Anyway... back to the acting and camera work because it’s incredibly interesting, if distracting.

There’s a really amazing shot early on in the film, where Mark and Anna are having a conversation with each other on two separate tables on either side of a corner... almost, but not quite, back to back. Each wall forming the corner is a large mirror and the camera keeps panning round and backwards and forward and, quite amazingly, the crew never once captures themselves in shot. What? This is the days before CG could handle things like that, remember?

And, like I said, everybody is constantly moving. When Mark sits down in the office of a private detective, he's constantly rotating the chair back and forth in a strange and intensely irritating fashion as he has his one of many “rage suppressed” conversations. When he’s in a rocking chair at his flat, it's violently rocked up and down at speed and at unnatural angles as he carries out a conversation there. It certainly didn't go unnoticed by me that most of the furniture in this movie has some kind of moving part to it.

In another scene, Heinrich is drunk when he visits Mark’s apartment. Not because the character needs to be drunk, is my guess, but because Zulawski wants the character to have an excuse to be constantly moving and stumbling and ricocheting off the walls of the corridor outside Mark's apartment... fantastic!

I know this film got to me on some level because there is a scene where Mark and Anna are arguing, as they always are, and Anna has an electrical knife. I was just sitting there watching and thinking... no, you really don’t leave an electric knife in the hands of people who are constantly freaking out like this. And, sure enough, within five minutes, Anna has sliced open her neck with it and Mark drags her to the medical cabinet to get her sorted out. And then, just as you’d expect, maybe, after patching up Anna, Mark starts using the knife on himself to cut huge gashes in his arm. Of course, he does.

This is obviously no healthy environment for Mark and Anna to bring up their young son.

Oh wait. Did I mention they are living with their young son?

He’s not at home most of the time because he goes to school and when Mark takes him to school... now he’s given up all his secret agent malarkey... he meets his son’s friendly teacher. She is called Helen and Mark is intrigued by how much she looks like his wife. Well, that might be because she’s the dead spit, I would guess, and is played by the same actress... Isabelle Adjani in a dual role. And, of course, since she looks like his wife and it looks like Mark is getting a divorce... he starts having sex with her too. As you do.

Maybe that’s his best bet actually because, in a long scene which has become kind of notorious to horror film afficionados, Isabelle Adjani’s other character is having some kind of a fit in a subway station. Smashing her bags against the walls, showering herself with assorted dairy products and having some kind of weird form of milk and blood menstruation too. This is definitely not healthy mum material, I can tell you. If you can handle this scene then you’ll probably be okay with the rest of the movie... it does get kinda intense and, well, nonsensical in a lot of places, though, it has to be said.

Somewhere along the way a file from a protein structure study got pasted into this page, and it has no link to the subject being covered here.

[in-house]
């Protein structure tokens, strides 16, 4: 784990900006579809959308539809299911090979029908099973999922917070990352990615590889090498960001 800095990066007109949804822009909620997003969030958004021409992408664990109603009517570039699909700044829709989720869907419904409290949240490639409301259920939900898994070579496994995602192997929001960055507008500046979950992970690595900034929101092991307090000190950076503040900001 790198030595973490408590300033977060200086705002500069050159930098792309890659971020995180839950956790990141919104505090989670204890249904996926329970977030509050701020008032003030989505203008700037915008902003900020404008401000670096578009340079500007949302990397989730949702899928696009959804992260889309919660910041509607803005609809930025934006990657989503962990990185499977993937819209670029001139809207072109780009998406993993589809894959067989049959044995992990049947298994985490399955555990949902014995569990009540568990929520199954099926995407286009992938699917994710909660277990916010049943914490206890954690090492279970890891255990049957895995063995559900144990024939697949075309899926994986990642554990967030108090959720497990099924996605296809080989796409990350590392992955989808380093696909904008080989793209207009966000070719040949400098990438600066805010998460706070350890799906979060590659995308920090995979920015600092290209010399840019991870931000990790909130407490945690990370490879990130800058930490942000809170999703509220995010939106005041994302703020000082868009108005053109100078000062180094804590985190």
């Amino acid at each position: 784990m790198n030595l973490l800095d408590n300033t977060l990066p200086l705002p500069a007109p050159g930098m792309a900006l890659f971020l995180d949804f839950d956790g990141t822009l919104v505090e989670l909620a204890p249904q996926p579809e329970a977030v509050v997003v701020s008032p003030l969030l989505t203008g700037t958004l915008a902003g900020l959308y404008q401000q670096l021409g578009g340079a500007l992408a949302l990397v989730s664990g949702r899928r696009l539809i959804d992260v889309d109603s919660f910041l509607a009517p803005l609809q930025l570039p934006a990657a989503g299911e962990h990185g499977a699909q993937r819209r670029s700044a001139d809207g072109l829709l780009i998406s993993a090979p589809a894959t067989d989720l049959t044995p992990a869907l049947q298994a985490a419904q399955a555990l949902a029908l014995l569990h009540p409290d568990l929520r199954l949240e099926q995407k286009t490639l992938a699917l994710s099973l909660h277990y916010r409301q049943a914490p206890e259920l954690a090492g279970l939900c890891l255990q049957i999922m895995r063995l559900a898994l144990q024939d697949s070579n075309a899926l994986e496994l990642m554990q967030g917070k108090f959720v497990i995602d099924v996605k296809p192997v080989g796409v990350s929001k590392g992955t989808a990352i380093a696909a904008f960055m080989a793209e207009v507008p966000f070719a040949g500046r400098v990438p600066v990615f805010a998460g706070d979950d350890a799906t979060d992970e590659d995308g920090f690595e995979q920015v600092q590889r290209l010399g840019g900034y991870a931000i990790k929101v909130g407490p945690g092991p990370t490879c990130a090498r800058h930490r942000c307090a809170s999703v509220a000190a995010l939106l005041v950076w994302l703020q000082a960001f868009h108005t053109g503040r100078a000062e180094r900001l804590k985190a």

Now, when this movie was first released in the US it had over 40 minutes cut out of it against the director’s will. It had strange psychedelic effects thrown in, weird rescoring choices and a crazy, chopped up running order which was intended to give the movie something approaching some kind of linear coherence. It really didn’t need any of that and I’m so glad I didn’t see that version. The fact that Adjani plays two characters is actually making more sense by the end of the film, in a nod to a famous science fiction film of the 50s, 70s, 90s and 2000s... and if you know the one I mean, which keeps getting remade, then that may give you some kind of clue to the bigger picture in this movie... at least to the way I am putting together the story of the film as it played out for me, that is. I don’t want to give away too much here but, seriously, the concept of spoilers is a strange one when applied to this film, methinks.

If this review seems less than coherent in places it’s because the nature of the imagery, the intensity of the acting, the constant motion of the camera and the semi-coherence of the story is all very hard to bring together into a cohesive review. I’ve done my best on this and I hope you can forgive me if I seem to be jumping around from one point to another in the body of this article. All I can say in my defence, if you do feel that way, is that at least I can say I’ve been appropriate, in some way, to the material in the film itself and the way in which it is presented.

So here we go then... the bottom line.

Did I enjoy watching this movie? Yes, loved it. I will watch it again and... also... take great delight in inflicting it on other people.

Would I recommend it to others? No idea.

There’s a clichéd piece of hackneyed film reviewing which seems to get regularly trotted out by a number of critics on an annual basis when it comes to pieces of art that are in some way polarising. It goes like this...

“This film has no middle ground. You’re going to either love it or hate it.”

Well, I really hate this phrase but I think, in all my decades of movie watching, that maybe this kind of usually lazy reaction could actually be applied to this one film. It’s certainly special, in some ways... and you’ve never seen anything quite like it, in terms of the style or, possibly, competence, of the acting, I’m sure. If you like the idea of the stuff I’ve said about it here then maybe you’d want to give Possession a try... but be sure you are seeing the director’s cut if you do. I can’t imagine how terrible the original version would have seemed to me now.